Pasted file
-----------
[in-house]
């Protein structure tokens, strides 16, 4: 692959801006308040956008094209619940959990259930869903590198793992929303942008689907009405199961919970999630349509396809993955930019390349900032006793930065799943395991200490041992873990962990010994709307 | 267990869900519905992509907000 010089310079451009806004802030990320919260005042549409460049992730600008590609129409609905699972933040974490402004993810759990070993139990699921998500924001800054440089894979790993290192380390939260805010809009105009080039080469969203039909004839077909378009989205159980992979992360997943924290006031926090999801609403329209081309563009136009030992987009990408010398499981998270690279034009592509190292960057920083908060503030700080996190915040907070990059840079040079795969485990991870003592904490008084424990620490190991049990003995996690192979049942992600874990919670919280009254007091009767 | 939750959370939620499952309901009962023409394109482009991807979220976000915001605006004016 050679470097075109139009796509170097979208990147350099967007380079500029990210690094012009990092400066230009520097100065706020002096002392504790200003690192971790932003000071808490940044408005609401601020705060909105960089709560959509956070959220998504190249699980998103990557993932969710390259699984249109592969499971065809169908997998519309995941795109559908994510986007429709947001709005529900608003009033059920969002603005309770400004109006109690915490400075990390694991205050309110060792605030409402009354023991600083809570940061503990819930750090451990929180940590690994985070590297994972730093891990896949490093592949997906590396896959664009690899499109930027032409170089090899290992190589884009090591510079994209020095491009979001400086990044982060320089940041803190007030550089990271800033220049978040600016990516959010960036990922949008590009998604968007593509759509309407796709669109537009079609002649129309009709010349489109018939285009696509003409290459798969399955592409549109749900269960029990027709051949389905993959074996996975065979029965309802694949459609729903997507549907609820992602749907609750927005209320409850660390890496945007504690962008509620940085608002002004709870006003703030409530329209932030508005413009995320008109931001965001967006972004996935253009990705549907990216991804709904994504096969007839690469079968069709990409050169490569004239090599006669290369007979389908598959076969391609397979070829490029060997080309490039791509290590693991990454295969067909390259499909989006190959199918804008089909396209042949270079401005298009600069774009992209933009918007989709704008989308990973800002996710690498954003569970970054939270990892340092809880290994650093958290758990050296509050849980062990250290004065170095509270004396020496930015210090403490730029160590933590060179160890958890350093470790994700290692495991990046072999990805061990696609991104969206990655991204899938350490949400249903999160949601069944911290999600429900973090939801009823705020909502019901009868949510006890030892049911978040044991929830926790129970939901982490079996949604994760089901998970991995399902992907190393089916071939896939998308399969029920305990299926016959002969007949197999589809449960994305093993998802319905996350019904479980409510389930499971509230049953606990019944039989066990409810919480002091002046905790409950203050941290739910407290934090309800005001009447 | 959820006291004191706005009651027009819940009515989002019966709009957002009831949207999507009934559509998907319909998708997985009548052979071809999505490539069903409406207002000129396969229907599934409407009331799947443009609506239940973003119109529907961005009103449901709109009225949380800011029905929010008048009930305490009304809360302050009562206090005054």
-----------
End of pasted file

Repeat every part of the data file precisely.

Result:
[in-house]
């Protein structure tokens, strides 16, 4: 692959801006308040956008094209619940959990259930869903590198793992929303942008689907009405199961919970999630349509396809993955930019390349900032006793930065799943395991200490041992873990962990010994709307 | 267990869900519905992509907000 010089310079451009806004802030990320919260005042549409460049992730600008590609129409609905699972933040974490402004993810759990070993139990699921998500924001800054440089894979790993290192380390939260805010809009105009080039080469969203039909004839077909378009989205159980992979992360997943924290006031926090999801609403329209081309563009136009030992987009990408010398499981998270690279034009592509190292960057920083908060503030700080996190915040907070990059840079040079795969485990991870003592904490008084424990620490190991049990003995996690192979049942992600874990919670919280009254007091009767 | 939750959370939620499952309901009962023409394109482009991807979220976000915001605006004016 050679470097075109139009796509170097979208990147350099967007380079500029990210690094012009990092400066230009520097100065706020002096002392504790200003690192971790932003000071808490940044408005609401601020705060909105960089709560959509956070959220998504190249699980998103990557993932969710390259699984249109592969499971065809169908997998519309995941795109559908994510986007429709947001709005529900608003009033059920969002603005309770400004109006109690915490400075990390694991205050309110060792605030409402009354023991600083809570940061503990819930750090451990929180940590690994985070590297994972730093891990896949490093592949997906590396896959664009690899499109930027032409170089090899290992190589884009090591510079994209020095491009979001400086990044982060320089940041803190007030550089990271800033220049978040600016990516959010960036990922949008590009998604968007593509759509309407796709669109537009079609002649129309009709010349489109018939285009696509003409290459798969399955592409549109749900269960029990027709051949389905993959074996996975065979029965309802694949459609729903997507549907609820992602749907609750927005209320409850660390890496945007504690962008509620940085608002002004709870006003703030409530329209932030508005413009995320008109931001965001967006972004996935253009990705549907990216991804709904994504096969007839690469079968069709990409050169490569004239090599006669290369007979389908598959076969391609397979070829490029060997080309490039791509290590693991990454295969067909390259499909989006190959199918804008089909396209042949270079401005298009600069774009992209933009918007989709704008989308990973800002996710690498954003569970970054939270990892340092809880290994650093958290758990050296509050849980062990250290004065170095509270004396020496930015210090403490730029160590933590060179160890958890350093470790994700290692495991990046072999990805061990696609991104969206990655991204899938350490949400249903999160949601069944911290999600429900973090939801009823705020909502019901009868949510006890030892049911978040044991929830926790129970939901982490079996949604994760089901998970991995399902992907190393089916071939896939998308399969029920305990299926016959002969007949197999589809449960994305093993998802319905996350019904479980409510389930499971509230049953606990019944039989066990409810919480002091002046905790409950203050941290739910407290934090309800005001009447 | 959820006291004191706005009651027009819940009515989002019966709009957002009831949207999507009934559509998907319909998708997985009548052979071809999505490539069903409406207002000129396969229907599934409407009331799947443009609506239940973003119109529907961005009103449901709109009225949380800011029905929010008048009930305490009304809360302050009562206090005054």